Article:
Outpatient medical and nutritional assistance in association with the ‘Ankur' Children's Home in Mumbai, India
In Mumbai, Proinfants is carrying out a project of outpatient medical and nutritional assistance in association with the ‘Ankur' Children's Home. The aim of the project is to provide nutritional and medical care for identified groups of minors and mothers in the slum areas of Laksmi and Kasigaon for 24 months with an average of 50 to 80 beneficaries a day.
Mumbai, the state capital of Maharashtra, in India, has a population of more than 13 million inhabitants, 72% (that is to say 9.4 million) of them living in slums, and of these 3.5 million are children. The city is divided into different districts including Mira Road where the two slum communities of Laksmi and Kasigaon are located. It is here that Proinfants carries out its project with the inhabitants who have come mainly from rural areas. These irregular communities lack any basic services: supplies of water, electricity, sewage network, healthcare and food supplies.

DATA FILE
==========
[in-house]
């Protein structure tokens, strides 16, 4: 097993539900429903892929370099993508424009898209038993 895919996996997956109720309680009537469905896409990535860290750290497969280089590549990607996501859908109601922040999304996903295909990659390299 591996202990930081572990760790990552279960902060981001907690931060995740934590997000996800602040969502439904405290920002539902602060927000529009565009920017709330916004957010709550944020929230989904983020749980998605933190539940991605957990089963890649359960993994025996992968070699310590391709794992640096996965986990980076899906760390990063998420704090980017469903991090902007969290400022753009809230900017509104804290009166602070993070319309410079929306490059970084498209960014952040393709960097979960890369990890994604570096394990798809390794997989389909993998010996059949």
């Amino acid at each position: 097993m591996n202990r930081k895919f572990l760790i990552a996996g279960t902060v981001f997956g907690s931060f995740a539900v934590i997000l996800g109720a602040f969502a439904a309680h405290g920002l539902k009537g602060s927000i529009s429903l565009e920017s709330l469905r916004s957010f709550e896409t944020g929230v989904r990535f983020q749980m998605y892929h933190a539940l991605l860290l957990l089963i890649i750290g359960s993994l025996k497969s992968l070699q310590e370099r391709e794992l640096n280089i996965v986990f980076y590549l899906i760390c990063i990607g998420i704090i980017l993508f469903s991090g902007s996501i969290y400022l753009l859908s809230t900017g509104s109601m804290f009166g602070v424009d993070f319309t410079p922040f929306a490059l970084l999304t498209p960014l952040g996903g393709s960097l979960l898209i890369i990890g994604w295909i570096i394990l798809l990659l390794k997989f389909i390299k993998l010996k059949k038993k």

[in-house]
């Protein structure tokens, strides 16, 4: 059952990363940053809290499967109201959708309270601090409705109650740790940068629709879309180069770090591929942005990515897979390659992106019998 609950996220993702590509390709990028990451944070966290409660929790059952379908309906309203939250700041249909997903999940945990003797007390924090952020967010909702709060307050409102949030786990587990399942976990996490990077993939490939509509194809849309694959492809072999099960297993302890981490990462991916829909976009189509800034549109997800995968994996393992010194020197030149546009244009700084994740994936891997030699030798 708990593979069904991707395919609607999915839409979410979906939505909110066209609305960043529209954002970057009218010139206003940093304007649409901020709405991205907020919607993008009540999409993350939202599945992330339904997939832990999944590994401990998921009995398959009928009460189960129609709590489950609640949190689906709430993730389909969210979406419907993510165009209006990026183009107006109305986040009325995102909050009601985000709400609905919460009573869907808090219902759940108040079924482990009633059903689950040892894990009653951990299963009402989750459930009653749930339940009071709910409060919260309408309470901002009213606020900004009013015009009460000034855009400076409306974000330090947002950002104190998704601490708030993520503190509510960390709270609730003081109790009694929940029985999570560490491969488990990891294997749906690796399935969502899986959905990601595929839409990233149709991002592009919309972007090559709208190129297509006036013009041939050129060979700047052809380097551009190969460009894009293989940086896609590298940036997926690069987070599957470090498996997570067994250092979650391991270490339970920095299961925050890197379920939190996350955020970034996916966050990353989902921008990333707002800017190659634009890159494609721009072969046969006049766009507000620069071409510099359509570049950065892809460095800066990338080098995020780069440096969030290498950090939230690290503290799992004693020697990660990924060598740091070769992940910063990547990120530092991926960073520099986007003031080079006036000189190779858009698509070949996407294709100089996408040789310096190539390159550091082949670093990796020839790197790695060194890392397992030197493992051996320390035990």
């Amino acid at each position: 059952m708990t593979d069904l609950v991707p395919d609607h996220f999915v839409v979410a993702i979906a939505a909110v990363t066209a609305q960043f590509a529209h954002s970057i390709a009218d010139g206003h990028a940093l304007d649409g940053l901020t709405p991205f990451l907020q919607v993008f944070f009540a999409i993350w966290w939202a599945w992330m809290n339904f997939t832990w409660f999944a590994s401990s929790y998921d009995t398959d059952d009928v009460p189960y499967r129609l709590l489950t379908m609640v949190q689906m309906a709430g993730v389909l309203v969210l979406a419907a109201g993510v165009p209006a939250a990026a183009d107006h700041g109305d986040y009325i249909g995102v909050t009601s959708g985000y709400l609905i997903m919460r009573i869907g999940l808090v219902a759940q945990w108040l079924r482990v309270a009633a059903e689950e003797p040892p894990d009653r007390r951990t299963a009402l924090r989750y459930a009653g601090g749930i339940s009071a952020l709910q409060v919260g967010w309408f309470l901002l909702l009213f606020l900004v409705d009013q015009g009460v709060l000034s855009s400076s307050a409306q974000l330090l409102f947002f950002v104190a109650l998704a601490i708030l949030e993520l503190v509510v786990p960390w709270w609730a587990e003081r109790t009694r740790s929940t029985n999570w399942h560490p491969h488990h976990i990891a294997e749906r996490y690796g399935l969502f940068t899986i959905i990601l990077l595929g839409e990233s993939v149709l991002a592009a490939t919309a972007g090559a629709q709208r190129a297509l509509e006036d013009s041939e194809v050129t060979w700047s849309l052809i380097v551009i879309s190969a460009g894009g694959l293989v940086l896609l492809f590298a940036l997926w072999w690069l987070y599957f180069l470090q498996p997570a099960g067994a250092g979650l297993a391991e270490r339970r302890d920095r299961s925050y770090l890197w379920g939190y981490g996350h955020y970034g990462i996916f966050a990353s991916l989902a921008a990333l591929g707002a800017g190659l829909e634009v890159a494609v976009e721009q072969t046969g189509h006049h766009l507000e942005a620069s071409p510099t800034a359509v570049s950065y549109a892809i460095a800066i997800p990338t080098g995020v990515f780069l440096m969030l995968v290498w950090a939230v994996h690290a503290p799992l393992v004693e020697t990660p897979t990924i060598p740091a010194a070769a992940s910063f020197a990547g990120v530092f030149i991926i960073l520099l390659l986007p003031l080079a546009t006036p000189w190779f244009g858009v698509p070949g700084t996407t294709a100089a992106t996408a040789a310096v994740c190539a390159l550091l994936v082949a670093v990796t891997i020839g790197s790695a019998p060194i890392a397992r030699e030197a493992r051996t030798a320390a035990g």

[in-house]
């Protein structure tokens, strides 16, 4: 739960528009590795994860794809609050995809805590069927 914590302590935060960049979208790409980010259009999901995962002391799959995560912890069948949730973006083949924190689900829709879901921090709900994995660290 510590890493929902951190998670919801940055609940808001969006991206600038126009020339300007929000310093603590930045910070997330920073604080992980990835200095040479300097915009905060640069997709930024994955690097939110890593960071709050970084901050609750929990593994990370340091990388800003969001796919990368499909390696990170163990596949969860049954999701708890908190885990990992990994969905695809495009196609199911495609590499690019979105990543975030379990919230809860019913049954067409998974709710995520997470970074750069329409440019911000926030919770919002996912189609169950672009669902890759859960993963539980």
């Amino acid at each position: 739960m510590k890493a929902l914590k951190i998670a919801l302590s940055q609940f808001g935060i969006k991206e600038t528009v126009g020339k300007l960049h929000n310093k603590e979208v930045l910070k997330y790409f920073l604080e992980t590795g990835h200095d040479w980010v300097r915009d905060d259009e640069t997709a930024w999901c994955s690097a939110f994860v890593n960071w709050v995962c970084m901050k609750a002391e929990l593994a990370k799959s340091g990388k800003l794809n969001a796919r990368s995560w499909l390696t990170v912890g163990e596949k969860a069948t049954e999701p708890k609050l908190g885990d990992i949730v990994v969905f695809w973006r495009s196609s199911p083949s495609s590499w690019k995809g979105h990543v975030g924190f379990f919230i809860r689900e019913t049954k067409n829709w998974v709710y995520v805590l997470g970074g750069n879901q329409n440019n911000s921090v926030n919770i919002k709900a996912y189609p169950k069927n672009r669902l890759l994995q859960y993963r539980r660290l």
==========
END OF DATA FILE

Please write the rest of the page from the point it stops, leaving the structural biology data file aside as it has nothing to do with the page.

Proinfants' counterpart, the ‘ANKUR' Children's Home, has a van that has been modified as an ‘itinerant ambulance' so that it can make daily visits to these slums. It is driven by a professional who knows this area, which is lacking any kind of road infrastructure, and who is able to circumvent the ‘streets' which often become totally impractical, especially in the monsoon season.
A registered nurse and assistant are the technicians responsible for attending the mothers and children, and also for the medical follow-ups with their registers. They have medical supplies and generic drugs which they can prescribe free of charge.
The most common diseases and problems diagnosed are: wounds infected due to lack of hygiene, inflammations caused by dislocations, blows or falls, dermatological illnesses due to insect bites, different degrees of malaria, intestinal disorders caused by food poisoning or lack of drinking water, and insufficient alimentation in newborns and children up to 10 years.
At the same time, a complementary program of emergency food security is being carried out with the supply of a weekly family diet consisting of four eggs, fresh milk, and two packets of biscuits.
The expected results are an improvement in the health and alimentary conditions of the child population and their mothers in these slums.